Udell said Optipure Chlorella has a semi-permeable, thin cell wall that allows unaltered plant nutrients to be bioavailable. Most chlorella requires the cell wall to be broken down before it is digestible by humans, so that the nutrients can be absorbed. However, many important vitamins are oxidized when the cell wall is broken.

Plasse noted Solazyme also ferments its chlorella ingredients. Sun Chlorella uses DYNO®-Mill, a patented process that provides pulverization of chlorellas tough, indigestible cell wall, allowing for maximum absorption and digestion, according to Lynn.

Maximum absorption of nutrients is great, but no consumer wants to digest toxins that may be found in environments surrounding green-food ingredients. Many consumers are concerned with heavy metal contamination. Stefano Scoglio, Ph.D., N.D., said, It is well known that aquatic products, from fish to algae, have a natural content of organic arsenic significantly higher than that of other animal and plant species, in an unpublished paper, On the Issue of Arsenic in Microalgae. He added algae, in particular, are a primary accumulator of arsenic in the marine environment. He noted it is generally accepted by the scientific community that only inorganic arsenic is toxic.

But, as Moerck said, Consumer Reports recently did a study of a wide range of greed foods looking at contamination of heavy metals, with some of the products showing levels that are considered unacceptable.

Product manufacturers can look to certification and processing techniques to determine which ingredients are less likely to contain contaminants, Moerck continued. Organic certification and adherence to standards such as USP verification program are also increasingly important issues. Quality control for Parry Organic Spirulina includes HACCP (Food Safety Standards), ISO 14001 (Environmental Management Systems) and ISO 9001 (Quality Management Systems) certified by Bureau VERITAS, he said.

PINES takes a number of steps to ensure safety of its cereal grasses, according to Levine, including direct cutting so that the leaves never touch the ground, using a low-temperature dehydrator, in-house quality control testing on every 1,000 kilogram batch and storing methods that decrease oxidation.

And, BIs trademarked process, Identilok®, involves the following tests: Thin Layer Chromatography, Fourier Transform Infrared Spectroscopy (FTIR), Microscopic Image Analysis, Organoleptic Testing and Macroscopic Taxonomy. Then, the company uses Protexx Steam Sterilization to reduce microbial content while at the same time preserving the active/desirable characteristics of the ingredient.

Addressing safety is a constant issue in the natural products industry, just like consumers will always desire more green foods in their diets. Product manufacturers can stay on top of this dependable stream of consumer interest by providing safe, digestible and convenient green-food products with proven health benefits like spirulina, chlorella, grasses and herbs.

References are on the next page...

 

References for "Perennial Greens"

 

1.       Gullett NP, et al. Cancer prevention with natural compounds. Semin Oncol. 2010 Jun;37(3):258-81.

2.       Stidley CA, et al. Multivitamins, folate, and green vegetables protect against gene promoter methylation in the aerodigestive tract of smokers. Cancer Res. 2010 Jan 15;70(2):568-74. Epub 2010 Jan 12.

3.       Carter P, et al. Fruit and vegetable intake and incidence of type 2 diabetes mellitus: systematic review and meta-analysis. BMJ. 2010 Aug 18;341:c4229. doi: 10.1136/bmj.c4229.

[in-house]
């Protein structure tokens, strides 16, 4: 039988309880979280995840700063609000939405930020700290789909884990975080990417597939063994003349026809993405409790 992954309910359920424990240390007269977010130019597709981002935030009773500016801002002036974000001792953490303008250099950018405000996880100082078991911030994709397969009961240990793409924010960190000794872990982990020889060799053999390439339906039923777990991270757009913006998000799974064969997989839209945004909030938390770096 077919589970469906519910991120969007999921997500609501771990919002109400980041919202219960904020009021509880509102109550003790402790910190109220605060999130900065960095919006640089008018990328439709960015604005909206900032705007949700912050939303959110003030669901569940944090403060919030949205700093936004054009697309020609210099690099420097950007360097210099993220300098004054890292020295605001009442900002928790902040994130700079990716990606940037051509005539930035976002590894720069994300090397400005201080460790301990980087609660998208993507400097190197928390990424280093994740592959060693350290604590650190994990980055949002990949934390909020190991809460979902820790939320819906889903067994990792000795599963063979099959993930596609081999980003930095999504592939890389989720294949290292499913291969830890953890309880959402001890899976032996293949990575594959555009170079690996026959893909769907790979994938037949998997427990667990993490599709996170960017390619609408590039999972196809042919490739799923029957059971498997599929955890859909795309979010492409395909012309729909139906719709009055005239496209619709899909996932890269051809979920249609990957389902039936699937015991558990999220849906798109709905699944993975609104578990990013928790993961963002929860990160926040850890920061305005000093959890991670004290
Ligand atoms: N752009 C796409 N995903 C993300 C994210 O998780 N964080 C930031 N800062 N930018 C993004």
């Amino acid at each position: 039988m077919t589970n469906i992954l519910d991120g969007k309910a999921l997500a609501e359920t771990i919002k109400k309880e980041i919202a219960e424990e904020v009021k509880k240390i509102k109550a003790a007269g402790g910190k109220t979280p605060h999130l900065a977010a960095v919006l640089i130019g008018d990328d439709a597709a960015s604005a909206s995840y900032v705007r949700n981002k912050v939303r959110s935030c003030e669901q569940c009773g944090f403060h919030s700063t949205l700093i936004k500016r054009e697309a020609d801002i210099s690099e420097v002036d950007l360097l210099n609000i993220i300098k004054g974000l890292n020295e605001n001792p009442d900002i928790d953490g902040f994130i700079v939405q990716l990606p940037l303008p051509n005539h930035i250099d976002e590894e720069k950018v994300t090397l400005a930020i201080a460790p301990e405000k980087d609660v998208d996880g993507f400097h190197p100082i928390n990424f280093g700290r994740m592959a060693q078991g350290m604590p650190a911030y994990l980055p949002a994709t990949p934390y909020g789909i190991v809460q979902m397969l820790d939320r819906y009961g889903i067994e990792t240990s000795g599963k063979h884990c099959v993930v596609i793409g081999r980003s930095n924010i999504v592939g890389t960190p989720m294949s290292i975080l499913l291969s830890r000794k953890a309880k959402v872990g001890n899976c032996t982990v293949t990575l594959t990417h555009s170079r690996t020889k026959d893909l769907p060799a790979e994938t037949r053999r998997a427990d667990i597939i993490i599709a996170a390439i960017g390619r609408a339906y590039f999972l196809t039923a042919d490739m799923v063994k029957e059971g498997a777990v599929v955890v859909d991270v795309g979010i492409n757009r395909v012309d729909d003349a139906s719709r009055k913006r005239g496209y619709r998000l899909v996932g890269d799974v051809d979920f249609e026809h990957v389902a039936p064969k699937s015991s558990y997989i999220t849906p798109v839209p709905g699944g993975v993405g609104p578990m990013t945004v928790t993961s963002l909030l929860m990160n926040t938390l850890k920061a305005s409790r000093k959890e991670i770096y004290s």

4.       Breinholt V, et al. Mechanisms of chlorophyllin anticarcinogenesis against aflatoxin B1: complex formation with the carcinogen. Chem Res Toxicol. 1995 Jun;8(4):506-14.

5.       Egner PA, et al. Chlorophyllin intervention reduces aflatoxin-DNA adducts in individuals at high risk for liver cancer. Proc Natl Acad Sci U S A. 2001 Dec 4;98(25):14601-6.

6.       Chamorro G, et al. [Update on the pharmacology of Spirulina (Arthrospira), an unconventional food] [Article in Spanish] Arch Latinoam Nutr. 2002 Sep;52(3):232-40.

7.       Juárez-Oropeza MA, et al. Effects of dietary Spirulina on vascular reactivity. J Med Food. 2009 Feb;12(1):15-20.

8.       Mathew B, et al. Evaluation of chemoprevention of oral cancer with Spirulina fusiformis. Nutr Cancer. 1995;24(2):197-202.

9.       Gorban' EM, [Clinical and experimental study of spirulina efficacy in chronic diffuse liver diseases] [Article in Ukrainian] Lik Sprava. 2000 Sep;(6):89-93.

10.   Kalafati M, Ergogenic and antioxidant effects of spirulina supplementation in humans. Med Sci Sports Exerc. 2010 Jan;42(1):142-51.

11.   Nakano S, Takekoshi H, Nakano M. Chlorella (chlorella pyrenoisosa) Supplementation decreases dioxin and increases immunoglobulin A concentrations in breast milk. J Med Food 2007;10(1)134-142

12.   Sano T, et al. Effect of lipophilic extract of Chlorella vulgaris on alimentary hyperlipidemia in cholesterol-fed rats. Artery. 1988;15(4):217-24.

13.   Shimada M, et al. Anti-hypertensive effect of gamma-aminobutyric acid (GABA)-rich Chlorella on high-normal blood pressure and borderline hypertension in placebo-controlled double blind study. Clin Exp Hypertens. 2009 Jun;31(4):342-54.

14.   Tanaka K, et al. Oral administration of a unicellular green algae, Chlorella vulgaris, prevents stress-induced ulcer. Planta Med. 1997 Oct;63(5):465-6.

15.   Hasegawa T, et al. Oral administration of hot water extracts of Chlorella vulgaris reduces IgE production against milk casein in mice. Int J Immunopharmacol. 1999 May;21(5):311-23.

16.   Mizoguchi T, et al. Nutrigenomic studies of effects of Chlorella on subjects with high-risk factors for lifestyle-related disease. J Med Food. 2008 Sep;11(3):395-404.

17.   Nakano S, Takekoshi H, Nakano M. Chlorella pyrenoidosa supplementation reduces the risk of anemia, proteinuria and edema in pregnant women. Plant Foods Hum Nutr. 2010 Mar;65(1):25-30.